Let her transport you back to the turn of the 20th century, to a time when this country had politicians of stature and conscience, when the public believed that government could right great wrongs, when, before truncated attention spans, a 50,000-word expose of corruption could sell out magazines and galvanize a reluctant Congress.Let her transport you back, in other words, to the romance and honesty of a bygone time. Is this much different from the Lost Causer raving about the romance and honor of the world in Gone With the Wind?
I haven't read The Bully Pulpit, but I'm a fan of Team of Rivals, DKG's last history, a joint biography of Lincoln and his most prominent cabinet members. Part of what makes DKG such a compelling historian is her skill as a writer. She's expert at synthesizing the disparate documents of a historical record into a story that appeals to a modern reader in the same way a good novel might*. But Keller has been seduced by DKG's story into losing the long view of history. He seems to believe that the past, vividly rendered by DKG's, is somehow more important--more real--than the present. Keller has fallen into this trap, probably, because he's unsatisfied with the "grubby spectacle" of his own world**.
Much of the pleasure of this book--besides recalling for us that once, leaders stood tall, our government didn't seem to be in a state of constant stalemate and journalism got results--is the re-creation of a day when life moved at a statelier pace.There's a lot of unexamined nostalgia in that sentence. Almost everyone thinks Teddy Roosevelt was a great President (anti-imperalists aside), but what about Taft, about whom even Keller writes "his single-term presidency is generally counted a failure." The phrase about journalism getting "results" sounds like the assessment of a jaded journalist. And the last clause, referencing the pleasure of reading about the "statelier pace" of life, is absurd***, ignoring all the quantifiable improvements technology has made in almost every aspect of life for all Americans (not to mention the problematic nature of fetishizing the turn of the 20th century while ignoring the political, social, and economic gains made by women, African Americans, and most other marginalized minority groups since then). It's strange that such a regressive statement could be made in the context of this review, focused on the the lives of two major progressives who worked to use the "bully pulpit" to improve the lives of the poor.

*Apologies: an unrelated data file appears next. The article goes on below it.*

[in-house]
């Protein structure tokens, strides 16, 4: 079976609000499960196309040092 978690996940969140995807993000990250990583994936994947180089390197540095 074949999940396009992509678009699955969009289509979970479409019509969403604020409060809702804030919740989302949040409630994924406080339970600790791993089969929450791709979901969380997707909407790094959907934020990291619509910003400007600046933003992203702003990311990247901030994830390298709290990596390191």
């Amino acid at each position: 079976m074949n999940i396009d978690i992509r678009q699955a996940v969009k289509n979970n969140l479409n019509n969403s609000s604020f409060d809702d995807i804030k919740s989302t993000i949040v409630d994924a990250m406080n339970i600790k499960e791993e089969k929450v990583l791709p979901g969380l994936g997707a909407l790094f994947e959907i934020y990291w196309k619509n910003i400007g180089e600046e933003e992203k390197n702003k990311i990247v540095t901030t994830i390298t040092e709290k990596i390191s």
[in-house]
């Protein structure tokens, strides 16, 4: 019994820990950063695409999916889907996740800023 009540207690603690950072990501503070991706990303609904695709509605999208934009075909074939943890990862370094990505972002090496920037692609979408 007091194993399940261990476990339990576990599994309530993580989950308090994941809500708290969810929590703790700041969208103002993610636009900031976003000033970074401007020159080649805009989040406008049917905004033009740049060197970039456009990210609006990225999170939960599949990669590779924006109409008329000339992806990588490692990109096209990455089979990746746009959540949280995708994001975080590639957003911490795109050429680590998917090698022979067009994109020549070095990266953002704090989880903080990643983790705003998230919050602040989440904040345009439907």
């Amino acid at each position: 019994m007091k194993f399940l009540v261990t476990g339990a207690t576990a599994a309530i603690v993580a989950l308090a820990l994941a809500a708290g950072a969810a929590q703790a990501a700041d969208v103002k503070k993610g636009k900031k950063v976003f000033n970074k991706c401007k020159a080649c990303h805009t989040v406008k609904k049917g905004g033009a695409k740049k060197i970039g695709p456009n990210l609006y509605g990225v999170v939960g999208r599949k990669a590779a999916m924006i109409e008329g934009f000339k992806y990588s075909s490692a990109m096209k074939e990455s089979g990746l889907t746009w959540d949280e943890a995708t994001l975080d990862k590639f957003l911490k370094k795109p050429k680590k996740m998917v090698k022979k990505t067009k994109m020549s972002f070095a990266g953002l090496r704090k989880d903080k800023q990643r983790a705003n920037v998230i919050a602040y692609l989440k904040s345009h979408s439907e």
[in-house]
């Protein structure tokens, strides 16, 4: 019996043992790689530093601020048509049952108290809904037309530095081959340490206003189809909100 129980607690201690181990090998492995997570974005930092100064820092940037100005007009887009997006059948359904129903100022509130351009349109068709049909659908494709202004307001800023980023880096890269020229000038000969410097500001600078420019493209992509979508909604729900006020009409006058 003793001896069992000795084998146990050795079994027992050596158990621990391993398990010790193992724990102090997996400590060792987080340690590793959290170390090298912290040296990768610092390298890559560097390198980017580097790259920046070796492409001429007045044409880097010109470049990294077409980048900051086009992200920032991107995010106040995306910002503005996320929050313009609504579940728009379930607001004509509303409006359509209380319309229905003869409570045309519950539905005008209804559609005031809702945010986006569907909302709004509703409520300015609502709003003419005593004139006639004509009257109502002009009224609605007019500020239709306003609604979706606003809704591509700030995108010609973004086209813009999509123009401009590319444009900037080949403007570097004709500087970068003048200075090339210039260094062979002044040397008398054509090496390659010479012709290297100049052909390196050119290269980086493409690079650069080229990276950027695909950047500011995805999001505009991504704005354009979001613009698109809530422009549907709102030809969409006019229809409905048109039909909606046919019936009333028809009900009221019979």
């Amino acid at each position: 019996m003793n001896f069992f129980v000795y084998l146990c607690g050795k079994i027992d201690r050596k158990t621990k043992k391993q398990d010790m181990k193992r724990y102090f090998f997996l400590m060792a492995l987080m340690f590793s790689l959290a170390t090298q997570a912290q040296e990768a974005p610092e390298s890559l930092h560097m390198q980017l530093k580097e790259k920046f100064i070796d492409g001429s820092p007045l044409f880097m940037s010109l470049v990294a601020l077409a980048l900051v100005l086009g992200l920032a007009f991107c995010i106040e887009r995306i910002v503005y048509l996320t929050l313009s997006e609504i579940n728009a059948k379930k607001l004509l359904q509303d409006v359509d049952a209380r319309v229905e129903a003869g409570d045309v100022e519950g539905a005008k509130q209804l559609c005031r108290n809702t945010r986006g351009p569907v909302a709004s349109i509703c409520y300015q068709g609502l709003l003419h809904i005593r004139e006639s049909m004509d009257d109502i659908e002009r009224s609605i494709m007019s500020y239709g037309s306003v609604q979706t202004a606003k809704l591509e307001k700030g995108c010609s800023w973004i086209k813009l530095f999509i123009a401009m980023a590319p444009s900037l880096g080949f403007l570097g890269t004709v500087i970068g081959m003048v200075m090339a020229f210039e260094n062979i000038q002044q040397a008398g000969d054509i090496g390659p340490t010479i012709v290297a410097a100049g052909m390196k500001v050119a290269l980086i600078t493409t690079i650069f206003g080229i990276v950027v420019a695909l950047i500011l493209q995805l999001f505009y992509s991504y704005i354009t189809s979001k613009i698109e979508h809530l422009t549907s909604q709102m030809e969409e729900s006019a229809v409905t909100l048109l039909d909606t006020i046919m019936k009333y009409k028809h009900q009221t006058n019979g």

I doubt that DKG is guilty of the historical romanticism that infects Keller's review of her work. I'm sure the depth of the historical America she builds, the vitality of the characters she revives, and the quality of her research are excellent. I look forward the reading the book. But Keller's review points to the trouble that even the best works of history run into: readers eager to bend history to suit some entrenched vision of the past.
*I don't believe it's strange, or wrong, to compare a history to fiction. Both can be graded as stories. Some novels, like some histories, fail to hold readers' attentions. But for a history, the story is not all. The storytelling aspect of history is (should be?) inseparable from a history's ability to justify its synthetic view of historical documents.
**This is not a problem unique to history. Remember this reaction to the film Avatar?
***At least baby boomers longing for the "simpler" 1950s lived through that decade as children.